So I got up early and got cracking on some code and then I hit an absolute wall – the kind of thing that just stops you cold. I was debugging a controller in my side project and I got a nil on accessing a member on the params hash. And since this was something I’d done previously I thought it odd but added debugger to my controller and evaluated params:
[12, 21] in /Users/sjohnson/Dropbox/fuzzygroup/hyde/seira_watch_web_app/app/controllers/instructors_controller.rb 12: end 13: 14: def create 15: @instructor = Instructor.new# => (params[:instructor]) 16: debugger => 17: if params[:instructor][:url] =~ /http/ 18: else 19: flash[:error] = "Please specify a valid url" 20: redirect_to edit_instructor_path(@instructor) and return 21: end (byebug) params nil
A decade plus in Rails and Ghu only knows how many controllers and I don’t think I’ve ever seen nil for params. I mean params is effectively a god object that is always there. How the hell does it become nil?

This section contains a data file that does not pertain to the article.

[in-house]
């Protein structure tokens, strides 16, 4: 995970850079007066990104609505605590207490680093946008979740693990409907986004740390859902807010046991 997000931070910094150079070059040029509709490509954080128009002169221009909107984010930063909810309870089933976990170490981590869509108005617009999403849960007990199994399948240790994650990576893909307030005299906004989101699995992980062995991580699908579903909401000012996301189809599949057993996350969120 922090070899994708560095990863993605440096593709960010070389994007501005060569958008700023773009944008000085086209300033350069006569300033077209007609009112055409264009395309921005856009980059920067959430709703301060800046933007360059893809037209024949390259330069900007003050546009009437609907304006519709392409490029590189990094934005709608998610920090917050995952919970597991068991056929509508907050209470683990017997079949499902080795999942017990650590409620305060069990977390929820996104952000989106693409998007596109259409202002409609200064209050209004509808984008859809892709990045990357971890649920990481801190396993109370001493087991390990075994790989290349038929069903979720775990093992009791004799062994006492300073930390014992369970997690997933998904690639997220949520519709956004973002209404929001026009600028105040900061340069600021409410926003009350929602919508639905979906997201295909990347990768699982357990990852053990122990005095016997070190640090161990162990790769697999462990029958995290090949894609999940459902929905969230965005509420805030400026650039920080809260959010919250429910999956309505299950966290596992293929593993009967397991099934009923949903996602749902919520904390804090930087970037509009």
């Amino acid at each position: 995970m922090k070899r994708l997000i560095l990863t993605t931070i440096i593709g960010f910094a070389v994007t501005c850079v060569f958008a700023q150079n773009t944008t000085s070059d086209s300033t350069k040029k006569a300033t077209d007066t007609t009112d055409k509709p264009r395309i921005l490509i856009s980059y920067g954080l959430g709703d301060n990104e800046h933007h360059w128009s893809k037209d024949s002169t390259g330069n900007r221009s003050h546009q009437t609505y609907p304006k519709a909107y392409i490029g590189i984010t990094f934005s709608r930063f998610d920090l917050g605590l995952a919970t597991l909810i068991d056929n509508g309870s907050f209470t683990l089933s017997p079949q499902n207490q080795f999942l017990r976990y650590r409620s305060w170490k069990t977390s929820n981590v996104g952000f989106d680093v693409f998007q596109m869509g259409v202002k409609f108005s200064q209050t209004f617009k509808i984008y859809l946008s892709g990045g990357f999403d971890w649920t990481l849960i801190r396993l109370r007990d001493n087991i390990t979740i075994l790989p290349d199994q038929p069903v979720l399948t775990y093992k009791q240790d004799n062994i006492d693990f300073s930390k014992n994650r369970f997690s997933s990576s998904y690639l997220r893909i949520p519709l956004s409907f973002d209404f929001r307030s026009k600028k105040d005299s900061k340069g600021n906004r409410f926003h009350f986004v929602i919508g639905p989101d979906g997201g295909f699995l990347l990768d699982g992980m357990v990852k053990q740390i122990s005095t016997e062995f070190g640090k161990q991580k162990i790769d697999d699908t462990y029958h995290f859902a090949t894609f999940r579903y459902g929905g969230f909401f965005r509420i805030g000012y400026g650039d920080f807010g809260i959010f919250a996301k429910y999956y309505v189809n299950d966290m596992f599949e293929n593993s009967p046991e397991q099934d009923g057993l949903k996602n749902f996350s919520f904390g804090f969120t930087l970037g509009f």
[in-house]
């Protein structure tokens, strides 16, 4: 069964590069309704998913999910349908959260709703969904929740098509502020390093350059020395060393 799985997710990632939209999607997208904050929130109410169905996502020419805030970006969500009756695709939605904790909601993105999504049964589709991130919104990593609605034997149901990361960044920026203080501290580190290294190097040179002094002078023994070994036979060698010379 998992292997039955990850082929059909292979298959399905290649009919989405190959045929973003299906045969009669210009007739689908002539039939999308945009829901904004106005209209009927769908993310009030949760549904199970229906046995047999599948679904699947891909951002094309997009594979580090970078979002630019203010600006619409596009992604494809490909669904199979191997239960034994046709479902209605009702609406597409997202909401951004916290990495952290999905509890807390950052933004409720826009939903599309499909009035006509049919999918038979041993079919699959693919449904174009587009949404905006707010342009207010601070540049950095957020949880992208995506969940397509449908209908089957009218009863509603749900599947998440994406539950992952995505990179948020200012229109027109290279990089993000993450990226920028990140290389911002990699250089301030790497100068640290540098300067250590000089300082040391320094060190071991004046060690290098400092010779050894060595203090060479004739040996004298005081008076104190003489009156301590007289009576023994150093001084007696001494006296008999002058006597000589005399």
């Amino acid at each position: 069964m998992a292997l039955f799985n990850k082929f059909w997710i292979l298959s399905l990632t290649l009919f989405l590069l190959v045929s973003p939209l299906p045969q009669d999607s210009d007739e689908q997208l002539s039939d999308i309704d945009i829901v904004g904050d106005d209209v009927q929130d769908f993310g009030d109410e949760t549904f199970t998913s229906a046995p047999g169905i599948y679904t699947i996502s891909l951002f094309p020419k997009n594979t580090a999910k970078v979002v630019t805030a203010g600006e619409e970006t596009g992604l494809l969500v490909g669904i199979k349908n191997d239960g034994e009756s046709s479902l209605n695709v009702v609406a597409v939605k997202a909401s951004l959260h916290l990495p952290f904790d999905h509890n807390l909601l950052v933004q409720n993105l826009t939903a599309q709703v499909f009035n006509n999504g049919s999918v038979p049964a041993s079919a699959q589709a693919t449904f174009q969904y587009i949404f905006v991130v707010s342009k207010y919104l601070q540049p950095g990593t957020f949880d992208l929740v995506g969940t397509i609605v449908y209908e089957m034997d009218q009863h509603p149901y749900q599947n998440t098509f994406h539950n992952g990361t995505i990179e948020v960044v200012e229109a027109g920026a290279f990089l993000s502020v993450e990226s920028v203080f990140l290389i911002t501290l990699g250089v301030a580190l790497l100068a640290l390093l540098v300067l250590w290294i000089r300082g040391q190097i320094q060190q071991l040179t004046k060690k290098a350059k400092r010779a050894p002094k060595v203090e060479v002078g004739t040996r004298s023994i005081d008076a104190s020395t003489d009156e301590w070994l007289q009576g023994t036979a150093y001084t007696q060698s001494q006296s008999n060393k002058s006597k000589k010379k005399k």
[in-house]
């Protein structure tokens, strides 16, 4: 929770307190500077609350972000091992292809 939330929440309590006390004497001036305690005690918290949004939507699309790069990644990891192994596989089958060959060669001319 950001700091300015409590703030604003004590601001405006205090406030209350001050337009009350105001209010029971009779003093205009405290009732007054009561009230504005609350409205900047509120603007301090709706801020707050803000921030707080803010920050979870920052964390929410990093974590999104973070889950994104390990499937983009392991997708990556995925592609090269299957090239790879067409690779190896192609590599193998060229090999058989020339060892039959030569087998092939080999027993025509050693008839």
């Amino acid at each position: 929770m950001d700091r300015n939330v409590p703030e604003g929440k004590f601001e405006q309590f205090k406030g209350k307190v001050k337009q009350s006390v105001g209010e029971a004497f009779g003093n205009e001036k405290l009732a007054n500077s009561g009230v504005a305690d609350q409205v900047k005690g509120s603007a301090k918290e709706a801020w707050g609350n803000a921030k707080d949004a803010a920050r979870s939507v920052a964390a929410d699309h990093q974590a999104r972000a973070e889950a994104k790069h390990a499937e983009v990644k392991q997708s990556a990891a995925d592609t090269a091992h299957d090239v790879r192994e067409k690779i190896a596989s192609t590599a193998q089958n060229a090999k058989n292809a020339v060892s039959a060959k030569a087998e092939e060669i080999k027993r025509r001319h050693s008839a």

This was when I put my keyboard down, went over to my editor and started doing some writing. I knew in my gut that this was an oddball issue and what I really needed was another set of eyes. And, an hour later, my buddy Nick, gave me a hand over Google Hangouts pointing out that I had something wrong my strong params method:
def instructor_params params.require[:instructor].permit(:url) end
The above code is lexically correct and won’t cause any errors but it will absolutely screw everything up and make params goto nil. This should have been:
def instructor_params params.require(:instructor).permit(:url) end
The difference between [ ] and () is of course very, very real but it is subtle, particularly from a visual angle where you can easily mistake them.
Posted In: #rails